Some teachers in 46 Tennessee districts will see a pay boost next year after the State Board of Education voted Wednesday to raise the minimum salary for educators across the state.

The unanimous vote raises the minimum pay from $32,445 to $33,745, or an increase of 4 percent. The minimum salary is the lowest that a district can pay its teachers, and usually applies to new educators.

The boost under the new schedule won’t affect most Tennessee districts, including the largest ones in Memphis, Nashville, Knoxville and Chattanooga — where teacher salaries already exceed the state minimum. (You can see the list of districts impacted here.)

The state’s largest teachers union lauded the increase, which will be funded under the state’s 2017-18 budget under Gov. Bill Haslam.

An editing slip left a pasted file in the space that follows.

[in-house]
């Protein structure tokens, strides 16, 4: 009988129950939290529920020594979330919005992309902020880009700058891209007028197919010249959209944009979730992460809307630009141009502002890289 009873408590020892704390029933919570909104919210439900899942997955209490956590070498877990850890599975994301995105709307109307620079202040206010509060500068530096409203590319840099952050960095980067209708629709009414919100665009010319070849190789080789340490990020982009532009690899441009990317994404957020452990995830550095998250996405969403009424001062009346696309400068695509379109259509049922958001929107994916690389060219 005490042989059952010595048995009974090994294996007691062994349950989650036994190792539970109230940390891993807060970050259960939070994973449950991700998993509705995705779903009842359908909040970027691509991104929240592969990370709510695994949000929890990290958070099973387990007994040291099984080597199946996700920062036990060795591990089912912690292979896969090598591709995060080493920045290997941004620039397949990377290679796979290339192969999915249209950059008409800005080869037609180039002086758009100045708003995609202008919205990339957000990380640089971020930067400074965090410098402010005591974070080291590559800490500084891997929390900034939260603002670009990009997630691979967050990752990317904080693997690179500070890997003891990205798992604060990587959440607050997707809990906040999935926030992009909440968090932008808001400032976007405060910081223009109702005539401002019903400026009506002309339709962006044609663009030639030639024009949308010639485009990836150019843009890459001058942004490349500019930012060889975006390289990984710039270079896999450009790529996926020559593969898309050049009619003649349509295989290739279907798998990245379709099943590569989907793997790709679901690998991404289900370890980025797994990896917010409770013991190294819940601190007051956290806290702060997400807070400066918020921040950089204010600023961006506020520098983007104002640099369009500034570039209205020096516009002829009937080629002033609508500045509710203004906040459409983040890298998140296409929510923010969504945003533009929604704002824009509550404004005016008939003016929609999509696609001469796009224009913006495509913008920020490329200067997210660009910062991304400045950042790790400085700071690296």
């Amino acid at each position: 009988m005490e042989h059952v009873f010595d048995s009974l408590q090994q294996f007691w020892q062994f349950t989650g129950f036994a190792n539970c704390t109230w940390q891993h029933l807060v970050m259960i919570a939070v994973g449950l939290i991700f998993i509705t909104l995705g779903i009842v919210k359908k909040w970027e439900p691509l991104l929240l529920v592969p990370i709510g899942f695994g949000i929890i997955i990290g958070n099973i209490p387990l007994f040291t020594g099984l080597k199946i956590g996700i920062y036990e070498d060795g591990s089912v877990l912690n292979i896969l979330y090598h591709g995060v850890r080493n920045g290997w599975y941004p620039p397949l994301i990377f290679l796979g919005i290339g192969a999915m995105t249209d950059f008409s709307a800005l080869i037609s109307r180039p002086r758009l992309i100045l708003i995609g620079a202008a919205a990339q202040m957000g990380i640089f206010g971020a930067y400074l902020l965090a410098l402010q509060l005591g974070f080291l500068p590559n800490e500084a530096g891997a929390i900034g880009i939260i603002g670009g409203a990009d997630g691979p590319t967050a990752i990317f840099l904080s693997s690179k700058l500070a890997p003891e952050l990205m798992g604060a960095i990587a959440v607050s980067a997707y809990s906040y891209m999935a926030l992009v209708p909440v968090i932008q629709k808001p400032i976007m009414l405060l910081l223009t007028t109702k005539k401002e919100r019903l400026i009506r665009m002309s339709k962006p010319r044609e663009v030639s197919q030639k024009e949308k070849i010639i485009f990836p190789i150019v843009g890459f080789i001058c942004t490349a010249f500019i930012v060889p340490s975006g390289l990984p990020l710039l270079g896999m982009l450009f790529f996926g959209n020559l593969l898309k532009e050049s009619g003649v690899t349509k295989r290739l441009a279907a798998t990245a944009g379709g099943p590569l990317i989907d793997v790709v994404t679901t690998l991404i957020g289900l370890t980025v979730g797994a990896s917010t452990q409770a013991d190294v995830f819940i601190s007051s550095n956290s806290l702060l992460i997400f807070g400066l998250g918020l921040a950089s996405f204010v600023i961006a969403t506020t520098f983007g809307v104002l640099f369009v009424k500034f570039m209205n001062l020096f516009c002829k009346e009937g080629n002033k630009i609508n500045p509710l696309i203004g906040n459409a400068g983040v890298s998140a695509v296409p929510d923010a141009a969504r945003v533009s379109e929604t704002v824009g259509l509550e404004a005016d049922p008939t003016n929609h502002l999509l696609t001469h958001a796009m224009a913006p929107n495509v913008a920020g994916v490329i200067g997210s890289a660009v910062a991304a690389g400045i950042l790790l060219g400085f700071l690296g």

“Teachers statewide are increasingly struggling to support their own families on the stagnant wages of a public school teacher,” said Barbara Gray, president of the Tennessee Education Association. “It is unacceptable for teachers to have to choose between the profession they love and their ability to keep the lights on at home or send their own children to college.”

Tennessee is one of 17 states that use salary schedules to dictate minimum teacher pay, according to a 2016 analysis by the Education Commission of the States. In that analysis, Tennessee ranked 10th out of 17 on starting pay.

The 4 percent raise is a step toward addressing a nationwide issue: the widening gap in teacher wages. On average, teachers earn just 77 percent of what other college graduates earn, according to a 2016 study from the Economic Policy Institute. Tennessee ranks 40th in that study, with its teachers earning 70 percent in comparison to other graduates.

View the Economic Policy Institute’s data in full: